Experience Hendrix L.L.C. and Legacy Recordings, a division of Sony Music Entertainment, are proud to release Songs For Groovy Children: The Fillmore East Concerts by Jimi Hendrix, on CD and digital November 22, with a vinyl release to follow on December 13. This collection assembles all four historic debut concerts by the legendary guitarist in […]
She is working toward a third act as a novelist, and her new book, “Year of the Monkey,” blends fact and fiction.
I received an e-mail from Richard M. Houghton, the author of the book I posted about recently, Jimi Hendrix – The Day I Was There. He was letting me know that he had signed copies of that book available. He also informed me that he was starting his Led Zeppelin The Day I Was There book. He was accepting stories from fans. So I decided I would document my Led Zeppelin concert experience for inclusion in his next book.
I have been meaning to create a concert and memorabilia database, blog site so what better opportunity to kick it off with this blog post 😉
Madison Square Garden
New York City, NY
The Day I Was There
Led Zeppelin first occurred to me as music phenomenon when I was a senior in high school in 1968. I hung around with a group of friends and we were passionate about rock music. We would meet in the cafeteria before school and at lunch to discuss who we were listening to on WNEW-FM radio. We devoured Rolling Stone magazine cover to cover.
A member of our discussion group had friends in England. They had told him about Led Zeppelin. He raved about this new supergroup which was creating a stir across the pond in the fall of 1968. Led Zeppelin did not release their earth-shattering album Led Zeppelin until January 1969. It was everything I had heard about and more. I took that album with me everywhere. I played it relentlessly on my hi-fi system and in art class at school. Lots of people borrowed it from me.
I wanted to see Led Zeppelin live in concert after bonding with their first album. Progressive FM airplay stirred that need even more. On July 3rd, 1969 on the way home from The Fillmore East in the East Village, New York City after a Jethro Tull/Jeff Beck concert I bumped into two friends from high school. We rode the subway from Astor Place to Grand Central Terminal to catch the train back to Connecticut.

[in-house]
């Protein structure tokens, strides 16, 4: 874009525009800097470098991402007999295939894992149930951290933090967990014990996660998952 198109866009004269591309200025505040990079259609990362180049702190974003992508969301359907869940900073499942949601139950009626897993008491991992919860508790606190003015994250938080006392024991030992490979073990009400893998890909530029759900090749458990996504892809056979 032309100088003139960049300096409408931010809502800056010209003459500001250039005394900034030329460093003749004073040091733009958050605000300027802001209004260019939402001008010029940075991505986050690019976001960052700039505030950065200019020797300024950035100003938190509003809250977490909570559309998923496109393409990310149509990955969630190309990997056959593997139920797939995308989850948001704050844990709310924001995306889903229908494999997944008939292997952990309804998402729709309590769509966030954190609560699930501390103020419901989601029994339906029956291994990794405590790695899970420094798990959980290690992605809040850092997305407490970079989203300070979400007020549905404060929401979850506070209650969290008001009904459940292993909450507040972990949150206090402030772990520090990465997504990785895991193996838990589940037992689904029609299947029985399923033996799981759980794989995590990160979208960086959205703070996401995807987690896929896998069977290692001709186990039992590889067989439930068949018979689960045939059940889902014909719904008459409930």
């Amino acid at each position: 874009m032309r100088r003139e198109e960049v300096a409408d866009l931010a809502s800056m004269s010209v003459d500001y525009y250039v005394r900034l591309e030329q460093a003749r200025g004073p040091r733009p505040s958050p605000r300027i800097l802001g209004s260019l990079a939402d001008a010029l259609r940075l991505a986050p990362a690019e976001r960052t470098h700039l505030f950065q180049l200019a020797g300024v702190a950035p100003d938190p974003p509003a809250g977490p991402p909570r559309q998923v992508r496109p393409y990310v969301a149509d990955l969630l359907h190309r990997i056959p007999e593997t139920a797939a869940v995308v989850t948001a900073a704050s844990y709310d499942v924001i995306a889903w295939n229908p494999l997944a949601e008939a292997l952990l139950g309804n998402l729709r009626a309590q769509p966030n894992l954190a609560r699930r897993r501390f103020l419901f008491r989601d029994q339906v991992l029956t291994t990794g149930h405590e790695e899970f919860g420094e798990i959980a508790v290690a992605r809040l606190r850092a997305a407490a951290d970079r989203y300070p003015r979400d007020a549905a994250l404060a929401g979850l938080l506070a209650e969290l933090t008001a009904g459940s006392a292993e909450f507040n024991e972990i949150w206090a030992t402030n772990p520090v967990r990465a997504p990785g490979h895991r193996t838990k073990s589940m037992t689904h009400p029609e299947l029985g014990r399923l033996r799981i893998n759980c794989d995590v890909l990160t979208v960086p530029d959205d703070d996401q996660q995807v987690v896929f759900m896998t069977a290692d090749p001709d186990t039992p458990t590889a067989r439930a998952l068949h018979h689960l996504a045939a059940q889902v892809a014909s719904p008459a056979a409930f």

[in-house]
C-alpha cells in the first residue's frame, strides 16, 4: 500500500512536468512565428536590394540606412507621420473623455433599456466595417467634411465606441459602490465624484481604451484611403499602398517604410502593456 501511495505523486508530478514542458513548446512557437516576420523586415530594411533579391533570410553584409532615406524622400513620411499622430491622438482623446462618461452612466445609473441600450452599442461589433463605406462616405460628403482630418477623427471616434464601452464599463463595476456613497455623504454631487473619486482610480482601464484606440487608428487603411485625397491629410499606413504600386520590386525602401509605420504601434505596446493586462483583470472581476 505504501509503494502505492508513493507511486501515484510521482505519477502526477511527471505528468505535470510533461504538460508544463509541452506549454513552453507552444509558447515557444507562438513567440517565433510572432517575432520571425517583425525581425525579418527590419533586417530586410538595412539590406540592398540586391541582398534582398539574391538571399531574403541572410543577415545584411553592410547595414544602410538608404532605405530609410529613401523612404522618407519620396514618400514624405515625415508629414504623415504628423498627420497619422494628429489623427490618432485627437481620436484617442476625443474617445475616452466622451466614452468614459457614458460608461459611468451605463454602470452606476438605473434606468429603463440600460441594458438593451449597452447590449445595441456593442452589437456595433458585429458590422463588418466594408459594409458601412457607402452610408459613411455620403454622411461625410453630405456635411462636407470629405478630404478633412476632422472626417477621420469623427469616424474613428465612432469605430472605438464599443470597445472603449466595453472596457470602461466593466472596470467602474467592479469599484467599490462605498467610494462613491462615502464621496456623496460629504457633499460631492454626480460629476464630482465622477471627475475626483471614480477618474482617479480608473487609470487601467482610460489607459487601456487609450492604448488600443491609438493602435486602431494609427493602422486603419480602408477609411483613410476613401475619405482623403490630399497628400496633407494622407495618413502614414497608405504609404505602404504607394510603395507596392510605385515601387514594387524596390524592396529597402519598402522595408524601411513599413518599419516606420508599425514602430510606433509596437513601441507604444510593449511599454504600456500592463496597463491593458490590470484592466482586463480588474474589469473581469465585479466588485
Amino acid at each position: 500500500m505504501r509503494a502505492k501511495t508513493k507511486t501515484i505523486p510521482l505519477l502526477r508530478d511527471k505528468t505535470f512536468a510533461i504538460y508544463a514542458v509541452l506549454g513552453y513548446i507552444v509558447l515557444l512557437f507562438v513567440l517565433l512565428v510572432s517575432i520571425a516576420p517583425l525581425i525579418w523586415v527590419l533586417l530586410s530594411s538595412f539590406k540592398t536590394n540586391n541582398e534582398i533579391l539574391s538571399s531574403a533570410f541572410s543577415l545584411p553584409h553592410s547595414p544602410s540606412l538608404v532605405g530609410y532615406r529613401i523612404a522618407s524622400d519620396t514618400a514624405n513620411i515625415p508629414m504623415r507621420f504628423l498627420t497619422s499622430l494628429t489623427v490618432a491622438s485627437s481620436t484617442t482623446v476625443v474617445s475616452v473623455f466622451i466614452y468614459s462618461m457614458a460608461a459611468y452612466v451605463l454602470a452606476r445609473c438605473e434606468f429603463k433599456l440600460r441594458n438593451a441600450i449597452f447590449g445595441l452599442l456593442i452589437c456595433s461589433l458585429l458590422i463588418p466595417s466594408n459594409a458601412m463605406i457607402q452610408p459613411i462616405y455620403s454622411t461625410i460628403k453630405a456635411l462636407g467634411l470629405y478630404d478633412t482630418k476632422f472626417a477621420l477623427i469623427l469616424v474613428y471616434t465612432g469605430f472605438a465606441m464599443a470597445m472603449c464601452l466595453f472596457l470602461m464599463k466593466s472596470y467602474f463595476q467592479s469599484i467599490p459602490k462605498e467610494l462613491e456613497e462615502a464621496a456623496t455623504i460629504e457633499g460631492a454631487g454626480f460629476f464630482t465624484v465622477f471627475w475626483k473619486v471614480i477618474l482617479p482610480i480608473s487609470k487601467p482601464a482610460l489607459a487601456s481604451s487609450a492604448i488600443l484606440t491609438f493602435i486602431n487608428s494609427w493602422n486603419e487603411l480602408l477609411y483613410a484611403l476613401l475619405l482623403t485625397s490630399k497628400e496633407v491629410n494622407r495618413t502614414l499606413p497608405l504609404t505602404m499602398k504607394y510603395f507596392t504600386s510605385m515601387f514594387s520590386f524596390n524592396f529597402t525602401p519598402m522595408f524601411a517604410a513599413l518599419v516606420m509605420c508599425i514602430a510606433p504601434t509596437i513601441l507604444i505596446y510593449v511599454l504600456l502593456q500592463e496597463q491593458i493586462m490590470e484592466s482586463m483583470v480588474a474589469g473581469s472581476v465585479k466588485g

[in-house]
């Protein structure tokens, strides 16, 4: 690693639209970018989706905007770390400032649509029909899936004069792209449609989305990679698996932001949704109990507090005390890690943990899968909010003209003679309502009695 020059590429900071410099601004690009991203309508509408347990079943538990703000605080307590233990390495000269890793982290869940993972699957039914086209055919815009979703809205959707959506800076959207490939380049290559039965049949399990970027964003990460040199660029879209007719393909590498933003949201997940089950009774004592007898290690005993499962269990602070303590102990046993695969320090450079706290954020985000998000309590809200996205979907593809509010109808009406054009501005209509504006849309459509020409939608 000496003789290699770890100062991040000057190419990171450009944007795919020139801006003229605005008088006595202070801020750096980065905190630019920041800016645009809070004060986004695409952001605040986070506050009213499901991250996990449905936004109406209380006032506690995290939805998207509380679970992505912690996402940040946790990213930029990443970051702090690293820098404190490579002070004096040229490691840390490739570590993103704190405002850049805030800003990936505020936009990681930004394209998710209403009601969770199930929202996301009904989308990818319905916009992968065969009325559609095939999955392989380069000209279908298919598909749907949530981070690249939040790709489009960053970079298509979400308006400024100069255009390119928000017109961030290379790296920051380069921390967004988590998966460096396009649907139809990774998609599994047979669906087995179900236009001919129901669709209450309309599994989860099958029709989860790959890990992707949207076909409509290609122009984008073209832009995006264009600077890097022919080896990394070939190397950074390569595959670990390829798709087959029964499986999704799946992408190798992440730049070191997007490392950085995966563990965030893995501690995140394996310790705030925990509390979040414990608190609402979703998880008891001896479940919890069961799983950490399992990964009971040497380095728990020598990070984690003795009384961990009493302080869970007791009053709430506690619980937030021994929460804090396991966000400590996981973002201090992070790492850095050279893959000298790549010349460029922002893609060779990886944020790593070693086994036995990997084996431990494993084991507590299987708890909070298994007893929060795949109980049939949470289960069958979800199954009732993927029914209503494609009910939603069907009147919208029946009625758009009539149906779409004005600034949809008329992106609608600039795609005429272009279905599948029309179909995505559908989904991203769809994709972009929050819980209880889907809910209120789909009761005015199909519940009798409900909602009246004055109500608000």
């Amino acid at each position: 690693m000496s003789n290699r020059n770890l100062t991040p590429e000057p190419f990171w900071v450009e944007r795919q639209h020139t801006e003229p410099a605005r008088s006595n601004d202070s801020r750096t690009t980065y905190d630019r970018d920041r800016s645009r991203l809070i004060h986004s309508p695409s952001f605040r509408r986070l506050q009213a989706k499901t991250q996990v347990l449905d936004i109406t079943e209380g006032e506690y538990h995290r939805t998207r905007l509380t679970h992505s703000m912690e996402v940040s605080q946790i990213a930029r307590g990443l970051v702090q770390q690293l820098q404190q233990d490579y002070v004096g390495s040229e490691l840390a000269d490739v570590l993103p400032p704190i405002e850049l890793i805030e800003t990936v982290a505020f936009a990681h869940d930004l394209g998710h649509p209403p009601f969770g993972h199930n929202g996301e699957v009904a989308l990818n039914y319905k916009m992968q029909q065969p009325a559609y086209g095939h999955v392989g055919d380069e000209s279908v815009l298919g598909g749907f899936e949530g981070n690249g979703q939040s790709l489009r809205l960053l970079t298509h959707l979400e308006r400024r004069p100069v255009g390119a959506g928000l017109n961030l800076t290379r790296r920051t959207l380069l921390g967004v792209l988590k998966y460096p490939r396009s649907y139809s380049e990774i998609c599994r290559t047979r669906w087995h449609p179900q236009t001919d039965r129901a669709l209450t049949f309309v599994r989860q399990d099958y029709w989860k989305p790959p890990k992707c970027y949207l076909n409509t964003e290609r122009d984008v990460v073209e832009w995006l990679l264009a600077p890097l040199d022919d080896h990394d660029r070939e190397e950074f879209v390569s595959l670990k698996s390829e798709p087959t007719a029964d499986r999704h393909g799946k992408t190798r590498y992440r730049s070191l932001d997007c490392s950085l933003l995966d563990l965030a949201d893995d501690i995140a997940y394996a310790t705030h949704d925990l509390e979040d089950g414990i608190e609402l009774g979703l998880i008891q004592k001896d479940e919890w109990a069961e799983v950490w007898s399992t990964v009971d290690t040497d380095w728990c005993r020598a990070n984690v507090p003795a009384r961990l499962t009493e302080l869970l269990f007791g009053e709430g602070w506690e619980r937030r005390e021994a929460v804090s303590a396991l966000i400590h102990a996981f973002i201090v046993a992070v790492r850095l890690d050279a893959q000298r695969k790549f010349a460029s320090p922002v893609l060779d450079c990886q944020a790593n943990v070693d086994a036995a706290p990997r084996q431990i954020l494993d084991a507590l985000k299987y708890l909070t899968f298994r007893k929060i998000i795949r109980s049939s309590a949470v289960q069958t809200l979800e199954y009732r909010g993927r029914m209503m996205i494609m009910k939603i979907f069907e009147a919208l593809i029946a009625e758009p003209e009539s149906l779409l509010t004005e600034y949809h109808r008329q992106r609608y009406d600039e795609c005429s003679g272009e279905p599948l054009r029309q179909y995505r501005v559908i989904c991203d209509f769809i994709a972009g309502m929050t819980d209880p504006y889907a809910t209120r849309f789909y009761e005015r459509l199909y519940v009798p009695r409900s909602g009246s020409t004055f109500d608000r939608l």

They were psyched about having seen Led Zeppelin at The Filmore East a couple of months earlier. I listened intently as they talked about sitting in the balcony with binoculars studying Jimmy Page’s guitar mastery. They watched his hands the entire show as they both played guitar in a band. They were knocked out by his musicianship and urged me to see Led Zeppelin if I ever got the chance. I made a personal commitment to make that happen.
Eight years later that became reality. I purchased tickets at a Ticketron ticketing terminal to see Led Zeppelin at Madison Square Garden in New York City. Led Zeppelin had booked a six-night engagement at this famous venue, June 7, 8, 10, 11, 13 & 14 ,1977. I scored tickets for Saturday evening June 11th.
I recall that my sister-in-law drove us from Norwalk Connecticut in her Volvo. Travelling by car to the Garden added to the excitement of the evening. There is a thrill in witnessing the streets and atmosphere of New York City at night. The lights, the people, and the stores. We parked at The Garden and joined our fellow Zep freaks as we headed into the venue.
I was handed this pin by a Garden employee. I refer to it often in my pin collection. WPLJ-FM 95.5 was one of two major FM rock stations in New York City in the mid 70s.
Our seats were fantastic for $10.50 each. We sat on the left side of the band as they faced out into the audience. We had a great view of Robert Plant, Jimmy Page, and John Bonham. John Paul Jones was tucked behind Bonham so we couldn’t see him as well.
Led Zeppelin proved to be everything I knew and felt about them in concert. My visual recollection of their performance centers around a couple of songs in their 21-song set list.
The Song Remains the Same, (The Rover intro) Sick Again, Nobody’s Fault but Mine, In My Time of Dying, Since I’ve Been Loving You, No Quarter, Ten Years Gone, Battle of Evermore, Going to California, Black Country Woman, Bron-Y-Aur Stomp, White Summer ~ Black Mountainside, Kashmir, (Out On the Tiles intro) Moby Dick, Jimmy Page solo, Achilles Last Stand, Stairway to Heaven, Heartbreaker.